Academic journal article Journal of International Women's Studies

Gender in the Bamako Polycentric World Social Forum (2006): Is Another World Possible?

Academic journal article Journal of International Women's Studies

Gender in the Bamako Polycentric World Social Forum (2006): Is Another World Possible?

Article excerpt


This paper (2) explores a gender analysis of the Bamako Polycentric World Social Forum, 2006. Thus far, gender has been marginalized in the World Social Forum process, despite the progressive tone of the project for "another world", indirectly alluding to gender equality. The Bamako WSF 2006 is an interesting case study to assess gender institutionalisation, as for the first time African women activists were massively integrated into the discussions. Additionally, national organizers dedicated a specific venue for gender issues, the Women's World. What was the impact of these two features for the "engendering" of the WSF?

Keywords: gender, social movements, Africa, anti-globalization


The World Social Forum (WSF) has been organized every year since 2001. It offers a global space for critical social movements and aims at "building a new world of solidarity" (WSF Charter of Principles 2001). It has created a considerable amount of enthusiasm amongst the women's movements. Indeed, the WSF Charter of Principles (3) stresses the destructive effects of corporate-driven globalization, among which sexist dimensions are enhanced (article 11). It also "condemns all forms of domination and all subjection of one person by another" (article 10), while promoting a participative form of democracy within the WSF, undertaking decisions "without directing, hierarchizing, censuring or restricting them" (article 7). The WSF appears to be a counter hegemonic space where social justice is a goal and power relations are more fluid.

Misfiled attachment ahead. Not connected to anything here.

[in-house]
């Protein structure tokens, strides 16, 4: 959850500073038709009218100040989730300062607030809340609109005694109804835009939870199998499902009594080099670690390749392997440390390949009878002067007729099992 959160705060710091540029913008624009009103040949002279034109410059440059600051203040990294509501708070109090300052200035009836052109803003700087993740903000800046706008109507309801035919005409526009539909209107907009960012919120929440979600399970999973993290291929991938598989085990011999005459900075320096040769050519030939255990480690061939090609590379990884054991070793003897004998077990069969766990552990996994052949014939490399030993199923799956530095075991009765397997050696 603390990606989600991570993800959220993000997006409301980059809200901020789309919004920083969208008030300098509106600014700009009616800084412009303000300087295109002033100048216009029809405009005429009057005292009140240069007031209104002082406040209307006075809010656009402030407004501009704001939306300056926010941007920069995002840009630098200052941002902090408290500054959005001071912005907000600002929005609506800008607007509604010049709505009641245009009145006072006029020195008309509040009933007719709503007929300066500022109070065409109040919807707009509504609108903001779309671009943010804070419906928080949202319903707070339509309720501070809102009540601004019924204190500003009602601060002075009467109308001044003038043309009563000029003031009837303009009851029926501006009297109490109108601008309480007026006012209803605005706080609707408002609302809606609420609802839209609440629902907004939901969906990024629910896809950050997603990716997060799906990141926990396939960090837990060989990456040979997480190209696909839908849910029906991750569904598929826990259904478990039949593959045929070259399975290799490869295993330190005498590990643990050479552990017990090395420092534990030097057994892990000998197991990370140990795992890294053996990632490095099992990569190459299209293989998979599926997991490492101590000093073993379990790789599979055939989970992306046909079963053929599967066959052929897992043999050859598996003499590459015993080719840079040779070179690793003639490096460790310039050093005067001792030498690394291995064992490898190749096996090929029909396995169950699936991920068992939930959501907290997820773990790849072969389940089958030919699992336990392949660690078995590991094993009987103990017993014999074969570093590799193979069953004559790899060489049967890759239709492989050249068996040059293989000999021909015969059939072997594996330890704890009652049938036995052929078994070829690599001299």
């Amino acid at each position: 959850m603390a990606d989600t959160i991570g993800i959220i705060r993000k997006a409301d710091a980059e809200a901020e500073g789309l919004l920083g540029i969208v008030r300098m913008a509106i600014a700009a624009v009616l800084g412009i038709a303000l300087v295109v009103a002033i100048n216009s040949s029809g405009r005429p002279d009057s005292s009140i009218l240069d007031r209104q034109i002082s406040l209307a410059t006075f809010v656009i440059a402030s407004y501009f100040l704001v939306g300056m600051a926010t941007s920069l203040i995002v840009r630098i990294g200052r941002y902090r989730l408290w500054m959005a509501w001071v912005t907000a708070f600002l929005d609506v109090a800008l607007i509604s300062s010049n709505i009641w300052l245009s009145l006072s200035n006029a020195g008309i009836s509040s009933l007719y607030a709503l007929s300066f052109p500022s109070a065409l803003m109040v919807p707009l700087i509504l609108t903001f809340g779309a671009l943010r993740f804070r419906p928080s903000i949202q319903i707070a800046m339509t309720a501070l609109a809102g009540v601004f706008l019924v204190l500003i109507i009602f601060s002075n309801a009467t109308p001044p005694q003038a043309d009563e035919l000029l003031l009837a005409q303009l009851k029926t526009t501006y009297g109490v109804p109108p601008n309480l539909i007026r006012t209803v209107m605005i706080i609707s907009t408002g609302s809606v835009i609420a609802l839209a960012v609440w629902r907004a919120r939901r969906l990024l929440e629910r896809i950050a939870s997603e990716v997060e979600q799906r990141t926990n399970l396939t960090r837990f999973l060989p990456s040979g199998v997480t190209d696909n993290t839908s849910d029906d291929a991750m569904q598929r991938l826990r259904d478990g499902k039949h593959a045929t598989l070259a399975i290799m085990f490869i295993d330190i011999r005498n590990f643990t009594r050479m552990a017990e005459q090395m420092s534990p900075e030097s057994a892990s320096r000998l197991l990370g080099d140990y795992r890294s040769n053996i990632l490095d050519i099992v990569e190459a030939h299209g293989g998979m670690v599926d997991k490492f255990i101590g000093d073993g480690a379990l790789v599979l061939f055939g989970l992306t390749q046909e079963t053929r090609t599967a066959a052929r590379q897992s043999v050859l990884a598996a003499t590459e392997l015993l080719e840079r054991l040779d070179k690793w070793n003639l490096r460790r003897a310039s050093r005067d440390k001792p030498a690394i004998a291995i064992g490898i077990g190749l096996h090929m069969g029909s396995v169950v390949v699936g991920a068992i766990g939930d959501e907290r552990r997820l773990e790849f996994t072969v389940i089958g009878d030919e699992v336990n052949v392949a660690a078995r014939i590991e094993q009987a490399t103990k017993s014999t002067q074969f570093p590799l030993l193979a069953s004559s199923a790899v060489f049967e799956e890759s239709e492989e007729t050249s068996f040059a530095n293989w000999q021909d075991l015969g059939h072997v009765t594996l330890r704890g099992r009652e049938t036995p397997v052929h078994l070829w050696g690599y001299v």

Hence, the women's movements seized this new opportunity to advocate for gender equality. (4) From the beginning, feminists, women's rights activists, and gender advocates have been pro-active in the WSF's process. Participation in the WSF potentially offers them additional organizational and discursive capacities in two ways. Firstly, transnational networking had been captured by United Nations conferences on women and other institutional events (Falquet 2003): the WSF renews and widens networking possibilities. Secondly, by reframing their concerns in the wake of antiglobalization struggles, the women's movements may benefit from new (or at least renewed) arguments for gender advocacy.

Since the second half of the 1990s, women's movements have reassessed their strategies; they had been involved in the different UN conferences (Vienna in 1993, Cairo in 1994, Beijing in 1995) and their follow-up meetings (Beijing +5 in 2000, for instance), where they succeeded in introducing gender equality into the international agenda. Yet, these efforts yielded meagre concrete results and new analyses emerged linking the persistence of gender imbalance with the global neoliberal regime:

   Any possibility for more significant changes in the rights and life
   conditions of most women were in effect blocked by the
   intensification of neoliberal globalisation, the ever more dramatic
   rolling back of the State, structural adjustment processes, and the
   concomitant erosion of citizenship and social policies (Alvarez,
   Faria and Nobre 2003: 200).

As the WSF is the most enduring expression of the anti-globalisation movement, it raised important hopes within the women's movements.

Yet, the WSF has not fulfilled all its promises. Since the beginning, criticisms have emerged concerning both the marginalization of women as participants (especially in the panels dominated by men) and of gender as an issue. For instance, the World March of Women, a major transnational feminist network, wrote a declaration at the end of the Porto Alegre 2003 WSF which stated:

   We nevertheless saw that women's presence remains marginal and is
   only "politely tolerated". We are still a long way from achieving
   genuine dialogue on the role of women and feminism in the
   construction of another world (World March of Women 2003: 234). … 
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